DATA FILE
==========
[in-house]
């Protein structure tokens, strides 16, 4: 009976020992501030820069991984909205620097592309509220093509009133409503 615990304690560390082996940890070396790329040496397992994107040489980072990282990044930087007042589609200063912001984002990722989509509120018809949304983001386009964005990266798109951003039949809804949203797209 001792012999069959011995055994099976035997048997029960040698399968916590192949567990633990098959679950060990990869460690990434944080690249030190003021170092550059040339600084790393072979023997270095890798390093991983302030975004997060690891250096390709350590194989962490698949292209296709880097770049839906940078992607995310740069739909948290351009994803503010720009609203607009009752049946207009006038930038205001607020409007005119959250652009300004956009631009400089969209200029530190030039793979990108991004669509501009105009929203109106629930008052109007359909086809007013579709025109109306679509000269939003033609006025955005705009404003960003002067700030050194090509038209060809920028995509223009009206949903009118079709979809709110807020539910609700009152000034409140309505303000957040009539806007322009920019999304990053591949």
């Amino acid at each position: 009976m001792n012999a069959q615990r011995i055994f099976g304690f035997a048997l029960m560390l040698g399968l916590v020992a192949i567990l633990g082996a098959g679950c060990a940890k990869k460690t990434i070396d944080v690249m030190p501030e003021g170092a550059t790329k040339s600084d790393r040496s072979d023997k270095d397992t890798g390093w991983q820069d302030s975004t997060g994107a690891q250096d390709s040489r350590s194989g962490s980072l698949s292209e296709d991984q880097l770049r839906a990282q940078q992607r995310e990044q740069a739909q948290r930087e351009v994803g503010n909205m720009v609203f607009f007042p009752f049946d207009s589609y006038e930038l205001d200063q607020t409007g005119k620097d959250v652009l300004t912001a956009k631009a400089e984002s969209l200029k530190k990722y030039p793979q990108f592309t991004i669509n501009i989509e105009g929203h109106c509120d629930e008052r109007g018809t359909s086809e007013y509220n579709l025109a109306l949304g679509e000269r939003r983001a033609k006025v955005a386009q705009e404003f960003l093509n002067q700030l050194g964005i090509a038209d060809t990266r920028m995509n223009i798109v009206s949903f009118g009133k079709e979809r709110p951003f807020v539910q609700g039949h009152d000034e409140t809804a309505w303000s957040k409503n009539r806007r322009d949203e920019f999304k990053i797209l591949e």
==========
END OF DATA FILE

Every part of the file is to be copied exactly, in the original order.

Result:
[in-house]
């Protein structure tokens, strides 16, 4: 009976020992501030820069991984909205620097592309509220093509009133409503 615990304690560390082996940890070396790329040496397992994107040489980072990282990044930087007042589609200063912001984002990722989509509120018809949304983001386009964005990266798109951003039949809804949203797209 001792012999069959011995055994099976035997048997029960040698399968916590192949567990633990098959679950060990990869460690990434944080690249030190003021170092550059040339600084790393072979023997270095890798390093991983302030975004997060690891250096390709350590194989962490698949292209296709880097770049839906940078992607995310740069739909948290351009994803503010720009609203607009009752049946207009006038930038205001607020409007005119959250652009300004956009631009400089969209200029530190030039793979990108991004669509501009105009929203109106629930008052109007359909086809007013579709025109109306679509000269939003033609006025955005705009404003960003002067700030050194090509038209060809920028995509223009009206949903009118079709979809709110807020539910609700009152000034409140309505303000957040009539806007322009920019999304990053591949």
């Amino acid at each position: 009976m001792n012999a069959q615990r011995i055994f099976g304690f035997a048997l029960m560390l040698g399968l916590v020992a192949i567990l633990g082996a098959g679950c060990a940890k990869k460690t990434i070396d944080v690249m030190p501030e003021g170092a550059t790329k040339s600084d790393r040496s072979d023997k270095d397992t890798g390093w991983q820069d302030s975004t997060g994107a690891q250096d390709s040489r350590s194989g962490s980072l698949s292209e296709d991984q880097l770049r839906a990282q940078q992607r995310e990044q740069a739909q948290r930087e351009v994803g503010n909205m720009v609203f607009f007042p009752f049946d207009s589609y006038e930038l205001d200063q607020t409007g005119k620097d959250v652009l300004t912001a956009k631009a400089e984002s969209l200029k530190k990722y030039p793979q990108f592309t991004i669509n501009i989509e105009g929203h109106c509120d629930e008052r109007g018809t359909s086809e007013y509220n579709l025109a109306l949304g679509e000269r939003r983001a033609k006025v955005a386009q705009e404003f960003l093509n002067q700030l050194g964005i090509a038209d060809t990266r920028m995509n223009i798109v009206s949903f009118g009133k079709e979809r709110p951003f807020v539910q609700g039949h009152d000034e409140t809804a309505w303000s957040k409503n009539r806007r322009d949203e920019f999304k990053i797209l591949e």